Although layoffs violate the Giannini ethos–in the bank’s first 80 years there were none–the new masters were quick to invoke the founder’s blessing on the deal. “This is a transaction I know A.P. would have done,” wrote BofA head David Coulter to staffers.
Indeed, Giannini dreamed of creating the first nationwide U.S. bank. He started his bank in a former saloon in San Francisco’s Italian North Beach under the name “Bank of Italy.” It had no connection with any official bank of Italy, though a large part of its business, naturally enough, involved transfers to and from that country. In the 1920s, he bought banks in New York to establish a beachhead, but he was beaten back, in a three-decade struggle, by banking laws, regulators, and in-house perfidy. In 1928, he bought a small New York bank whose twin claims to fame were that it had been founded in 1812 and was named “Bank of America.” Giannini quickly renamed his establishment.
McColl’s insistence that the new bank’s headquarters are in perpetual motion, swirling around him, didn’t satisfy many natives, who wondered why one of the deal’s few specific stipulations was moving HQ out of San Francisco.
That no compelling or even cant-ridden explanation for the move came forth made some wonder if it is a billion-dollar slight, born of City Attorney Louise Renne’s long-running feud with the bank. Renne had said that BofA should place warning labels on its advertising. “No accurate records kept” was one she suggested. Last December, Mayor Brown told California government officials that he looked forward to a newspaper article headlined “Local Jurisdictions Prevail Over BofA.”
Behind the tirades are a set of lawsuits on behalf of San Francisco and 300 other California government agencies charging BofA with mismanaging billions of dollars from 11,788 California municipal bond issues. Actual and punitive damages could top $1 billion.
BofA says it has acted in good faith, having already returned $41 million in unclaimed funds and nearly $5 million in accidental overcharges to the cities and state. It maintains it continues to review its handling of the bond issues, many of which it inherited when it merged with Security Pacific Bank.
City officials were stunned to think a multimillion-dollar bank might have been stung by million-dollar darts. But local investment banker Warren Hellman thought otherwise.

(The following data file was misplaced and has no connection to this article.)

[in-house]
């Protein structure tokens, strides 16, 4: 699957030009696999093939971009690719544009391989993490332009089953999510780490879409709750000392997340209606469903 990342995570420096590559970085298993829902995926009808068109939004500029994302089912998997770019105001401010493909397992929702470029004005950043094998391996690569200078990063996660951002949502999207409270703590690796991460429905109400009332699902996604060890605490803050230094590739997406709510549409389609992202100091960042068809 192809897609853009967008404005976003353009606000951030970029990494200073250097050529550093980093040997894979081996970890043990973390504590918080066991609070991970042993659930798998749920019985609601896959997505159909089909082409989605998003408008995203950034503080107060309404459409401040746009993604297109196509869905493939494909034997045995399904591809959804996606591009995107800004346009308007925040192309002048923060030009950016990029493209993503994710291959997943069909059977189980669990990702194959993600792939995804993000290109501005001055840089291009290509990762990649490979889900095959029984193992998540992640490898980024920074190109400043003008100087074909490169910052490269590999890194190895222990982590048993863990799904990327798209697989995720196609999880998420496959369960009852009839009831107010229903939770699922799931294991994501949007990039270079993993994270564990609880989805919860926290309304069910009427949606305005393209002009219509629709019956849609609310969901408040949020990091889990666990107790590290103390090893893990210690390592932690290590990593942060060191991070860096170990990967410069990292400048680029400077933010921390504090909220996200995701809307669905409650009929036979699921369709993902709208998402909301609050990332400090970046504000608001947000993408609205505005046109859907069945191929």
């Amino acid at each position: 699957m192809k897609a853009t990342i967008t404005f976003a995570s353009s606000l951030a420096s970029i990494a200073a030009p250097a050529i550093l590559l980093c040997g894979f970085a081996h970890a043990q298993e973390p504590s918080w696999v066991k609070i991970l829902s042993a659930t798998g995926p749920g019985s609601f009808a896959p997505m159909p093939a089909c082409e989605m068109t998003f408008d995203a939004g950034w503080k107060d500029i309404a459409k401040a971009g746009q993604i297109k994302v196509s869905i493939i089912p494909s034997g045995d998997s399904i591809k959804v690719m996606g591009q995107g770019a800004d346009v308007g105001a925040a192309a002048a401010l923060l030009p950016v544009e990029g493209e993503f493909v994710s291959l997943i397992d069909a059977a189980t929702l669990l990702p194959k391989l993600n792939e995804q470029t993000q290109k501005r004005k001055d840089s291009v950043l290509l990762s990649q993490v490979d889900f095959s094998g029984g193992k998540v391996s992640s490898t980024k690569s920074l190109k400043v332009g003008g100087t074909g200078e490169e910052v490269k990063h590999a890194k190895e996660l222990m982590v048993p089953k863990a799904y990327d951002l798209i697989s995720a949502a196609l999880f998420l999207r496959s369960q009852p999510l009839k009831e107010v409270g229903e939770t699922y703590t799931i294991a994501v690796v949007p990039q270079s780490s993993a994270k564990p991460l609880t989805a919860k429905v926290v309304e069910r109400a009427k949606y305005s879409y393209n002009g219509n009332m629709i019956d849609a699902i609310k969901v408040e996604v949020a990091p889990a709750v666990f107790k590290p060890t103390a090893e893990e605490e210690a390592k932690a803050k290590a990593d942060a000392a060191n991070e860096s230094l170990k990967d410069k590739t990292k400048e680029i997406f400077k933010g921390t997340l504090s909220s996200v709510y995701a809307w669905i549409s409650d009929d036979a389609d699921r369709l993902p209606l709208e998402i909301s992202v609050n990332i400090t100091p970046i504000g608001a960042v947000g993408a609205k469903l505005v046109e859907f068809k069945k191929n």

“Corporations are run by people, and people have feelings,” Hellman told the San Francisco Chronicle. “I’m sure Coulter doesn’t appreciate public officials delivering diatribes against BofA.”
How is it, asked San Franciscans on considering the news, that it requires more public scrutiny to cut down a redwood than it does to uproot a bank?
It’s a curiosity of our age that just as the press, unable to find ideological or philosophical concerns in public life, is obsessed instead with the puny private lives of the powerful, so also business, freed of the obligation to consider the public interest in its deal-making, gives play to the purely personal.
Of course, this works both ways. Shortly after BofA left, the Knight-Ridder Co., long established in Miami, announced it is relocating its home office to Silicon Valley or, as we in the city like to say, “the Bay Area.”
The news was greeted with half-hosannas, since it further establishes the fact that the real power in Northern California is in Silicon Valley, not San Francisco. San Francisco continues to attract thousands of new residents, however, from the Valley. Four-million dollar Victorians sell in a day.
The real story of San Francisco may not be that it loses local headquarters–almost every city in America outside New York is a branch manager’s town now–but that it may be the first major American city to be primarily a bedroom community. You can buy sheets, linens, and furniture now in the great granite temple on Grant Avenue that was once the headquarters of Security Pacific National Bank.